More broadly, a society may be described as an economic, social, or industrial infrastructure, made up of a varied collection of individuals or subgroups. Members of a society may be from different ethnic groups. A society can be a particular ethnic group, such as the Saxons; a nation state, such as Bhutan; or a broader cultural group, such as a Western society. The word society may also refer to an organized voluntary association of people for religious, benevolent, cultural, scientific, political, patriotic, or other purposes. A "society" may also be a group of social organisms such as an ant colony, or any cooperative aggregate such as, for example, in some formulations of artificial intelligence.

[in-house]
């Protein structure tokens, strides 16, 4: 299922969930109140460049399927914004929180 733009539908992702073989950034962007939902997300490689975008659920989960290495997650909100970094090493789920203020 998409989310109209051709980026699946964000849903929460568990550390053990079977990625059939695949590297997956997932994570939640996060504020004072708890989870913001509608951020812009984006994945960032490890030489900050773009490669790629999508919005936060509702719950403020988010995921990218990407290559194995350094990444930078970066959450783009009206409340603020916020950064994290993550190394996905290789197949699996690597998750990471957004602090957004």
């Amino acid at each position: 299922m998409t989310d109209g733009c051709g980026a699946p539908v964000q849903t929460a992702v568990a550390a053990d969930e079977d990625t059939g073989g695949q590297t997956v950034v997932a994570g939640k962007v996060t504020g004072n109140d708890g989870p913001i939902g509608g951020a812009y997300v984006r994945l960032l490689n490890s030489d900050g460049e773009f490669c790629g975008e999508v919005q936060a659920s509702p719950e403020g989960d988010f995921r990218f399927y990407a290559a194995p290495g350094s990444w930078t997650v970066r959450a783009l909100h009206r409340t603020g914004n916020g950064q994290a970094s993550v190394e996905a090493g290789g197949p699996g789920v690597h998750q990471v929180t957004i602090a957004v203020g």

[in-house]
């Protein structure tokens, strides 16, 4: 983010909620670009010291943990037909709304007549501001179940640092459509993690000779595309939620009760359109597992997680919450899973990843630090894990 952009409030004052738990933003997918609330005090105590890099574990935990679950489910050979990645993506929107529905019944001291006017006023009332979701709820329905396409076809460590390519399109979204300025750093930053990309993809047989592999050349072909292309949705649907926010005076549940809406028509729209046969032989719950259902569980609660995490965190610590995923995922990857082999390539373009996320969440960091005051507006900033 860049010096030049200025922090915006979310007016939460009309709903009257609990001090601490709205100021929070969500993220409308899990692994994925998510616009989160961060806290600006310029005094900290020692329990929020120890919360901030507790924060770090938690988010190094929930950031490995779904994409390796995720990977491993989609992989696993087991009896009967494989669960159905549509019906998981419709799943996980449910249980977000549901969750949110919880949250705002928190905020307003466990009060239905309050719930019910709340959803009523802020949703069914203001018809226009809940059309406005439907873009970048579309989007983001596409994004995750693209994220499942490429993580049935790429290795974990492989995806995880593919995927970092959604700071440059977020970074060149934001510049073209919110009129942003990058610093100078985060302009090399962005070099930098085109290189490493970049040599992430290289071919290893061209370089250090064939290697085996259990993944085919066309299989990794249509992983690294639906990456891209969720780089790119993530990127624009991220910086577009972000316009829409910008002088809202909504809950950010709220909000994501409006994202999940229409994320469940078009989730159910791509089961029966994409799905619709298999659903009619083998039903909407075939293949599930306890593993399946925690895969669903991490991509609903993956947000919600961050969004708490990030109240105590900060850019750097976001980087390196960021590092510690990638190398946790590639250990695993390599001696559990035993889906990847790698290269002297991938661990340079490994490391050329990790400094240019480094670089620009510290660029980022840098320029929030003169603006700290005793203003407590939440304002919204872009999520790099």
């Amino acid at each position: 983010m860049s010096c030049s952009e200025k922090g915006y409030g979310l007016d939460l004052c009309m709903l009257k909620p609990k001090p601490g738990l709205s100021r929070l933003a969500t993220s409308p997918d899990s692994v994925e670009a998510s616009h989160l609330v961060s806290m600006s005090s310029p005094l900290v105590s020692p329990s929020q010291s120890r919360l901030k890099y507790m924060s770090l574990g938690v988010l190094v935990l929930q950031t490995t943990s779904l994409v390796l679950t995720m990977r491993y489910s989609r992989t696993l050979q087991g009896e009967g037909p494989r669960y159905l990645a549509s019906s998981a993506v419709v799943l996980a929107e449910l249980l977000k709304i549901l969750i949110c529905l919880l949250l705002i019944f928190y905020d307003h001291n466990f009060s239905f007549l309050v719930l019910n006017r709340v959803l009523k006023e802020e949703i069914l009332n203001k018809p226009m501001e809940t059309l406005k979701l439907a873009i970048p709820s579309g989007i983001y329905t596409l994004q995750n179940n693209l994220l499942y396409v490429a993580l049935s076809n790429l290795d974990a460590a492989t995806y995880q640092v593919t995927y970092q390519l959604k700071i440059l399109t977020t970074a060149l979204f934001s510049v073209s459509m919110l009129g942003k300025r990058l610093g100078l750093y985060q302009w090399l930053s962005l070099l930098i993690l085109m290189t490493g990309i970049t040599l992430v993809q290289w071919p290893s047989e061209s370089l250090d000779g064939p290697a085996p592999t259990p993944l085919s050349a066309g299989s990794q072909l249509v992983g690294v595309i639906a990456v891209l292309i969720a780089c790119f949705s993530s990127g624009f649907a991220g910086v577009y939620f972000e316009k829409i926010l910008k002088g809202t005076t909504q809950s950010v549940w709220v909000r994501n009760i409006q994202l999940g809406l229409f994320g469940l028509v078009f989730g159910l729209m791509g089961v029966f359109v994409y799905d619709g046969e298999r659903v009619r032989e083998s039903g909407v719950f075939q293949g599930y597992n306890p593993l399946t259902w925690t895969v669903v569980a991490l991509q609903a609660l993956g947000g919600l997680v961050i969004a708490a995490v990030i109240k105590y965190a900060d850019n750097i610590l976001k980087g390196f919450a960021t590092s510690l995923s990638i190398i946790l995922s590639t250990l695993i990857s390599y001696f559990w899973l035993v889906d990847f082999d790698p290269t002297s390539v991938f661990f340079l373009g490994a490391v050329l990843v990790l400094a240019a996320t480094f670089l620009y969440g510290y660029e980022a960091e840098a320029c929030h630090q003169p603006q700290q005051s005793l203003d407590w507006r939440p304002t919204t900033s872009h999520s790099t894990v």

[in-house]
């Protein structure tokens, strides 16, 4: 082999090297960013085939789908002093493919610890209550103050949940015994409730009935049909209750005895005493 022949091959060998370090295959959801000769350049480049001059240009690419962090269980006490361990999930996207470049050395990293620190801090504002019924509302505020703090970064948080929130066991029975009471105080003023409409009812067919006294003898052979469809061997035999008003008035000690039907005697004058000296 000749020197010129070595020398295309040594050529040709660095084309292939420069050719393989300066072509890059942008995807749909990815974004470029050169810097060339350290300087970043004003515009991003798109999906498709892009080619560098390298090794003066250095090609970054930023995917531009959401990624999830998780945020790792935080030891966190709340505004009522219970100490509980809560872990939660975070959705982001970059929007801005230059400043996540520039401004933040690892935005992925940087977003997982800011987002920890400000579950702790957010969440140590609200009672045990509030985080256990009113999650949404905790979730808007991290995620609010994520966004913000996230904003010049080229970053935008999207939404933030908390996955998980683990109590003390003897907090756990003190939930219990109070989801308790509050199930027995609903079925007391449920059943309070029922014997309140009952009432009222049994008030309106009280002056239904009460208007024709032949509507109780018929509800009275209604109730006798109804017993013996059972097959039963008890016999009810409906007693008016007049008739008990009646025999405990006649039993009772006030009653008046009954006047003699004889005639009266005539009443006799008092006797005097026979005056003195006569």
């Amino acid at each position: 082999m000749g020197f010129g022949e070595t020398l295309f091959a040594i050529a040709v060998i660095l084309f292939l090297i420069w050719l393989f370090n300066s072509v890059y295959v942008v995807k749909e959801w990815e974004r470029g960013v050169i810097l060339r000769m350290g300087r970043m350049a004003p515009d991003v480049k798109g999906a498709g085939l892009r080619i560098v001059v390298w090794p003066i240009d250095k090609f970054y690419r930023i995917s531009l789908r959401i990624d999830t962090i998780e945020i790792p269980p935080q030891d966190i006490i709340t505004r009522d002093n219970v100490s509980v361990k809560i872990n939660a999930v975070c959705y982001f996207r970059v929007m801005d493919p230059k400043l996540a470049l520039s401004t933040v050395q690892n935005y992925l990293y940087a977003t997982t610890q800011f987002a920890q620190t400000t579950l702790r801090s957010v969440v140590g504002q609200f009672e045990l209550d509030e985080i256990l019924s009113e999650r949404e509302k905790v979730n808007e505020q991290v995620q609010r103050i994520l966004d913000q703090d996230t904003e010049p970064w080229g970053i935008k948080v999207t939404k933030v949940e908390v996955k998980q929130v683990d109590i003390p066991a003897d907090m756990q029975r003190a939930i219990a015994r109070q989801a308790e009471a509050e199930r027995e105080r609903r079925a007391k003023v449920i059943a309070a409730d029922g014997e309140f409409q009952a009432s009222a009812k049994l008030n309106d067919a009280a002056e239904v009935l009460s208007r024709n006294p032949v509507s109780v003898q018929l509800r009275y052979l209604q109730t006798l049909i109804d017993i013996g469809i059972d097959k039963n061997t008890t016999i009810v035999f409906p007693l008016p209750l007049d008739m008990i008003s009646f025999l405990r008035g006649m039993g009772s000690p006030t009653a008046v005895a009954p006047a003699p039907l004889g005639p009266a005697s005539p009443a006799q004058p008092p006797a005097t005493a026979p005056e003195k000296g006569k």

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nternational Women's Day rally in Dhaka, Bangladesh, organized by the National Women Workers Trade Union Centre on 8 March 2005.